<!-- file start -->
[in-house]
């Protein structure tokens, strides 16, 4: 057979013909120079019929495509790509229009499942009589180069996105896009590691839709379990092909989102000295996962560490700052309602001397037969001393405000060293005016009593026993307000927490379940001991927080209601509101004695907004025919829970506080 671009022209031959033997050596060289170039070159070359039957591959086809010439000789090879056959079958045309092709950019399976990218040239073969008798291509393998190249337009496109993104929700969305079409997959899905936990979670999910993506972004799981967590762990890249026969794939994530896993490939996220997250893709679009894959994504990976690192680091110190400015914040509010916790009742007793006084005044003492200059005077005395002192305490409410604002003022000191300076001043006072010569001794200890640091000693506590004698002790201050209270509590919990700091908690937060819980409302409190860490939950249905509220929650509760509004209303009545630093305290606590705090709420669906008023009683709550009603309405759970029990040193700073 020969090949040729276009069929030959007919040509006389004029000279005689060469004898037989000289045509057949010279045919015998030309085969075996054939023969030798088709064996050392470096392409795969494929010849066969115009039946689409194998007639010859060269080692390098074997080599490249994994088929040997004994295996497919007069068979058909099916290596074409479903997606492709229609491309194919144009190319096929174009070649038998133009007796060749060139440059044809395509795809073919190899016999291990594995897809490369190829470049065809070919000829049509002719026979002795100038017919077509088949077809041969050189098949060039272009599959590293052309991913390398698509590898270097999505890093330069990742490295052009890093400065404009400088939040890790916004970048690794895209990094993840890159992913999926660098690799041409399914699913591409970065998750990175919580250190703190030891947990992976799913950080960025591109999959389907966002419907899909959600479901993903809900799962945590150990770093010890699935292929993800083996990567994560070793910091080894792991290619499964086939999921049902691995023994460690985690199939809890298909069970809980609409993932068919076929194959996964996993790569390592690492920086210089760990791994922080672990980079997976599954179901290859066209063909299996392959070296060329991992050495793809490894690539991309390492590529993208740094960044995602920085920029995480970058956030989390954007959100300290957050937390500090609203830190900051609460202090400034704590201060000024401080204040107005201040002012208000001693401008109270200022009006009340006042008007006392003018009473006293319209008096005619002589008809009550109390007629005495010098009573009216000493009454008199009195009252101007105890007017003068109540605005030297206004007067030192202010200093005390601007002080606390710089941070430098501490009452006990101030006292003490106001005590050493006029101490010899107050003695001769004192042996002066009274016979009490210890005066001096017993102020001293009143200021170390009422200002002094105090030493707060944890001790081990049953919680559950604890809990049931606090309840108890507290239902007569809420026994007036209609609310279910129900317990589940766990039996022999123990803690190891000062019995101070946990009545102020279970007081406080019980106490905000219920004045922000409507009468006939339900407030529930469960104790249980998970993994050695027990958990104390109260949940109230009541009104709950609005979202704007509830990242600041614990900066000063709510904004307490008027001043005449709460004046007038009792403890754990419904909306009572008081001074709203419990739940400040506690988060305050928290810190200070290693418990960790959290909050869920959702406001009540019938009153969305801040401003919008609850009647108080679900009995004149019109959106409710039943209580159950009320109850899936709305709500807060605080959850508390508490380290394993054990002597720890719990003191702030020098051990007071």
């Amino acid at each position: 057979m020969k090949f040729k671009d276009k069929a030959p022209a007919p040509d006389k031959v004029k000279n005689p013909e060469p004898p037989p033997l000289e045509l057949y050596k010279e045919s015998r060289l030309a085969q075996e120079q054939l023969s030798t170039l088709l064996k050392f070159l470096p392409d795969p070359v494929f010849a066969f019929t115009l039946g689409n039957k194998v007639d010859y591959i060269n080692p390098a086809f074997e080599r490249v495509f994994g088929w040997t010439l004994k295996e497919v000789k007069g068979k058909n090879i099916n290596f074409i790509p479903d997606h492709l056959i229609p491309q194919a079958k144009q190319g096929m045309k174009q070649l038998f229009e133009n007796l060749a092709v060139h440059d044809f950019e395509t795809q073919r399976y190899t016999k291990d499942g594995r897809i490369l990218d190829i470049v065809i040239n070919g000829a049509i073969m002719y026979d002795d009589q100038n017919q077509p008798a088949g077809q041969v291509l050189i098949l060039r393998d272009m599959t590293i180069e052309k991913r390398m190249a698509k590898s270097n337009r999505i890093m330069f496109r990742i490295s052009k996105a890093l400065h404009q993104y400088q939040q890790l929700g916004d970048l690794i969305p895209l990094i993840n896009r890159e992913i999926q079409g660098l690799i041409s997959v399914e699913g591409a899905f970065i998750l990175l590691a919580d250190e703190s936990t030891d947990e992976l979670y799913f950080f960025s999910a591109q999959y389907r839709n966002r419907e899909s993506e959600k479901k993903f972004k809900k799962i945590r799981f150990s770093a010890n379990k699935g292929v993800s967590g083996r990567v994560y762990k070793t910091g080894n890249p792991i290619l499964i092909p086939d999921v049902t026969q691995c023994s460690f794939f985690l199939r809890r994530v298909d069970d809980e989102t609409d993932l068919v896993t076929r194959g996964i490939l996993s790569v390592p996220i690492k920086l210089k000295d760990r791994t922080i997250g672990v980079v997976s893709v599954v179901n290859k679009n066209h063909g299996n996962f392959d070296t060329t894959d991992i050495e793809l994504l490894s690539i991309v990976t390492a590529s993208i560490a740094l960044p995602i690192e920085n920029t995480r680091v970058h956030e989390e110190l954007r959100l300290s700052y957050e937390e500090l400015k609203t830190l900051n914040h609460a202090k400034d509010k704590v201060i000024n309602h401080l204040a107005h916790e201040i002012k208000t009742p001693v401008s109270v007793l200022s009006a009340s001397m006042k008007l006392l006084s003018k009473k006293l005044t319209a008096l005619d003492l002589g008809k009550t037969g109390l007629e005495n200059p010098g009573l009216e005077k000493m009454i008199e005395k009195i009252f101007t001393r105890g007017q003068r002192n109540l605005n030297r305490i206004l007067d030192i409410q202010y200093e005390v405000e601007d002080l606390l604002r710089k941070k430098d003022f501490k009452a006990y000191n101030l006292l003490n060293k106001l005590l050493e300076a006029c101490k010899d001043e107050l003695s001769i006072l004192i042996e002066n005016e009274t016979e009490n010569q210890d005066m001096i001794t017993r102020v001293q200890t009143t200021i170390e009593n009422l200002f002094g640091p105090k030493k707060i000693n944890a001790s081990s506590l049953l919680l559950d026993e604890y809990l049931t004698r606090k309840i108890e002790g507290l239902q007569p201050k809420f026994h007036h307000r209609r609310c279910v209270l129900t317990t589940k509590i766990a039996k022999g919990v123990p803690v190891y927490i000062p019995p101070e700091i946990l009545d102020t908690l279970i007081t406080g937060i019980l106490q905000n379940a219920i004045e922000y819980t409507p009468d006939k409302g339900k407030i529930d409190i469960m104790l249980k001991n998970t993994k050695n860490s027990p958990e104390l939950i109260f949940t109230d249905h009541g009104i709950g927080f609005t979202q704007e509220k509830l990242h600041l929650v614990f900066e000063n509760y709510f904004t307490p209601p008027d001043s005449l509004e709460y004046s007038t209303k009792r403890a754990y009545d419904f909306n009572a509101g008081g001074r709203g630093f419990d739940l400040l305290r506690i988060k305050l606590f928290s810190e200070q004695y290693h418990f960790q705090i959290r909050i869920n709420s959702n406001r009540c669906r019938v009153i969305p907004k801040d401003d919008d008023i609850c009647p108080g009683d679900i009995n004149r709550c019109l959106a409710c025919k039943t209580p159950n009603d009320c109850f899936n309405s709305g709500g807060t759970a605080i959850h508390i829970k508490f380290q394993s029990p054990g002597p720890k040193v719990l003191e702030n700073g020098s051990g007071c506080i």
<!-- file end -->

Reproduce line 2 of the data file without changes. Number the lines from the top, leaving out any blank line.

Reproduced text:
């Protein structure tokens, strides 16, 4: 057979013909120079019929495509790509229009499942009589180069996105896009590691839709379990092909989102000295996962560490700052309602001397037969001393405000060293005016009593026993307000927490379940001991927080209601509101004695907004025919829970506080 671009022209031959033997050596060289170039070159070359039957591959086809010439000789090879056959079958045309092709950019399976990218040239073969008798291509393998190249337009496109993104929700969305079409997959899905936990979670999910993506972004799981967590762990890249026969794939994530896993490939996220997250893709679009894959994504990976690192680091110190400015914040509010916790009742007793006084005044003492200059005077005395002192305490409410604002003022000191300076001043006072010569001794200890640091000693506590004698002790201050209270509590919990700091908690937060819980409302409190860490939950249905509220929650509760509004209303009545630093305290606590705090709420669906008023009683709550009603309405759970029990040193700073 020969090949040729276009069929030959007919040509006389004029000279005689060469004898037989000289045509057949010279045919015998030309085969075996054939023969030798088709064996050392470096392409795969494929010849066969115009039946689409194998007639010859060269080692390098074997080599490249994994088929040997004994295996497919007069068979058909099916290596074409479903997606492709229609491309194919144009190319096929174009070649038998133009007796060749060139440059044809395509795809073919190899016999291990594995897809490369190829470049065809070919000829049509002719026979002795100038017919077509088949077809041969050189098949060039272009599959590293052309991913390398698509590898270097999505890093330069990742490295052009890093400065404009400088939040890790916004970048690794895209990094993840890159992913999926660098690799041409399914699913591409970065998750990175919580250190703190030891947990992976799913950080960025591109999959389907966002419907899909959600479901993903809900799962945590150990770093010890699935292929993800083996990567994560070793910091080894792991290619499964086939999921049902691995023994460690985690199939809890298909069970809980609409993932068919076929194959996964996993790569390592690492920086210089760990791994922080672990980079997976599954179901290859066209063909299996392959070296060329991992050495793809490894690539991309390492590529993208740094960044995602920085920029995480970058956030989390954007959100300290957050937390500090609203830190900051609460202090400034704590201060000024401080204040107005201040002012208000001693401008109270200022009006009340006042008007006392003018009473006293319209008096005619002589008809009550109390007629005495010098009573009216000493009454008199009195009252101007105890007017003068109540605005030297206004007067030192202010200093005390601007002080606390710089941070430098501490009452006990101030006292003490106001005590050493006029101490010899107050003695001769004192042996002066009274016979009490210890005066001096017993102020001293009143200021170390009422200002002094105090030493707060944890001790081990049953919680559950604890809990049931606090309840108890507290239902007569809420026994007036209609609310279910129900317990589940766990039996022999123990803690190891000062019995101070946990009545102020279970007081406080019980106490905000219920004045922000409507009468006939339900407030529930469960104790249980998970993994050695027990958990104390109260949940109230009541009104709950609005979202704007509830990242600041614990900066000063709510904004307490008027001043005449709460004046007038009792403890754990419904909306009572008081001074709203419990739940400040506690988060305050928290810190200070290693418990960790959290909050869920959702406001009540019938009153969305801040401003919008609850009647108080679900009995004149019109959106409710039943209580159950009320109850899936709305709500807060605080959850508390508490380290394993054990002597720890719990003191702030020098051990007071």